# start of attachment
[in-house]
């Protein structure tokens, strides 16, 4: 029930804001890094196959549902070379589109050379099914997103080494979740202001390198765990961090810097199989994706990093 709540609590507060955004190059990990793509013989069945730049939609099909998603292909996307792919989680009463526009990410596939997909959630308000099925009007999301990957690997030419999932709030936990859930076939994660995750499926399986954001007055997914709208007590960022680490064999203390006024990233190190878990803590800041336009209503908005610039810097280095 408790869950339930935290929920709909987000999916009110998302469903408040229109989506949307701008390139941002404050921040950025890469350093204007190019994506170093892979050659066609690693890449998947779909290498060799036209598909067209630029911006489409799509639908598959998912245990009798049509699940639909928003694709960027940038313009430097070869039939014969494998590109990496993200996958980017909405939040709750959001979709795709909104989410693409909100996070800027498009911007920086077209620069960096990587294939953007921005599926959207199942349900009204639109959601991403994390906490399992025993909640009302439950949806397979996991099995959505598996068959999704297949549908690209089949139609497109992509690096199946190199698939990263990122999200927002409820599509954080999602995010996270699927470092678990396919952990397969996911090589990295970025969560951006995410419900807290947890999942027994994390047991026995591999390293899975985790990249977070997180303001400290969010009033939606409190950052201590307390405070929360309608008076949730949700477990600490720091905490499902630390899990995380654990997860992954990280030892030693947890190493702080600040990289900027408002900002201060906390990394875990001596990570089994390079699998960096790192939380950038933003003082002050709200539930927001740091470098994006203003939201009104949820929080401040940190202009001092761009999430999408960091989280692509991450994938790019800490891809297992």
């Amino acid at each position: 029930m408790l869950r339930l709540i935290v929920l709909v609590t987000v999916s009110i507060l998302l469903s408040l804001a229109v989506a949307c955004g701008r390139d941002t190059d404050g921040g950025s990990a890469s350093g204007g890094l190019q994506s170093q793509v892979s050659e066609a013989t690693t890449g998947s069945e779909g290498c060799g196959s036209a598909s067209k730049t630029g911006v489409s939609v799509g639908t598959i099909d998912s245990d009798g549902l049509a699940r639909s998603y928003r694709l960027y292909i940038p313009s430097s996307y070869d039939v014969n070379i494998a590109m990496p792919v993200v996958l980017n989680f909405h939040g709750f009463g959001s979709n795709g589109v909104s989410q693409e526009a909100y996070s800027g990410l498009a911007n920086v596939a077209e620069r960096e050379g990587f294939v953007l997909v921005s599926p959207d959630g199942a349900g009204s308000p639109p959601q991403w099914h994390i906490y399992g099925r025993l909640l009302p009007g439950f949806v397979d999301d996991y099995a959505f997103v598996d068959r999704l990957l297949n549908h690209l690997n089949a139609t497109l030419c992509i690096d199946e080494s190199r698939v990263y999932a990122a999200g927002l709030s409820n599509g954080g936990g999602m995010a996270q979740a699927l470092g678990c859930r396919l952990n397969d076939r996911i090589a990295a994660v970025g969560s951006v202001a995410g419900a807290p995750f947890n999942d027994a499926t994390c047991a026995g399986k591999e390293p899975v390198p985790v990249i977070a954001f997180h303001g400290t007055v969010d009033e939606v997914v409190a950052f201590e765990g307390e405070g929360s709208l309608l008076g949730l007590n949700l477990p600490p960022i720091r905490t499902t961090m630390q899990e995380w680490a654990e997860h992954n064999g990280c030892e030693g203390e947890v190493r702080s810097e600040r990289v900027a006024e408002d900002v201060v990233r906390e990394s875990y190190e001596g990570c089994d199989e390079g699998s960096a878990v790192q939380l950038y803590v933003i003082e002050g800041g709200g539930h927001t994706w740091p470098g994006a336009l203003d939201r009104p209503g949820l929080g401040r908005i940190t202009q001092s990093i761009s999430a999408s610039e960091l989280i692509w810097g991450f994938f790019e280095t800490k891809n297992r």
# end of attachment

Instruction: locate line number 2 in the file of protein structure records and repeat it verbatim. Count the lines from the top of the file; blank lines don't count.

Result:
């Protein structure tokens, strides 16, 4: 029930804001890094196959549902070379589109050379099914997103080494979740202001390198765990961090810097199989994706990093 709540609590507060955004190059990990793509013989069945730049939609099909998603292909996307792919989680009463526009990410596939997909959630308000099925009007999301990957690997030419999932709030936990859930076939994660995750499926399986954001007055997914709208007590960022680490064999203390006024990233190190878990803590800041336009209503908005610039810097280095 408790869950339930935290929920709909987000999916009110998302469903408040229109989506949307701008390139941002404050921040950025890469350093204007190019994506170093892979050659066609690693890449998947779909290498060799036209598909067209630029911006489409799509639908598959998912245990009798049509699940639909928003694709960027940038313009430097070869039939014969494998590109990496993200996958980017909405939040709750959001979709795709909104989410693409909100996070800027498009911007920086077209620069960096990587294939953007921005599926959207199942349900009204639109959601991403994390906490399992025993909640009302439950949806397979996991099995959505598996068959999704297949549908690209089949139609497109992509690096199946190199698939990263990122999200927002409820599509954080999602995010996270699927470092678990396919952990397969996911090589990295970025969560951006995410419900807290947890999942027994994390047991026995591999390293899975985790990249977070997180303001400290969010009033939606409190950052201590307390405070929360309608008076949730949700477990600490720091905490499902630390899990995380654990997860992954990280030892030693947890190493702080600040990289900027408002900002201060906390990394875990001596990570089994390079699998960096790192939380950038933003003082002050709200539930927001740091470098994006203003939201009104949820929080401040940190202009001092761009999430999408960091989280692509991450994938790019800490891809297992």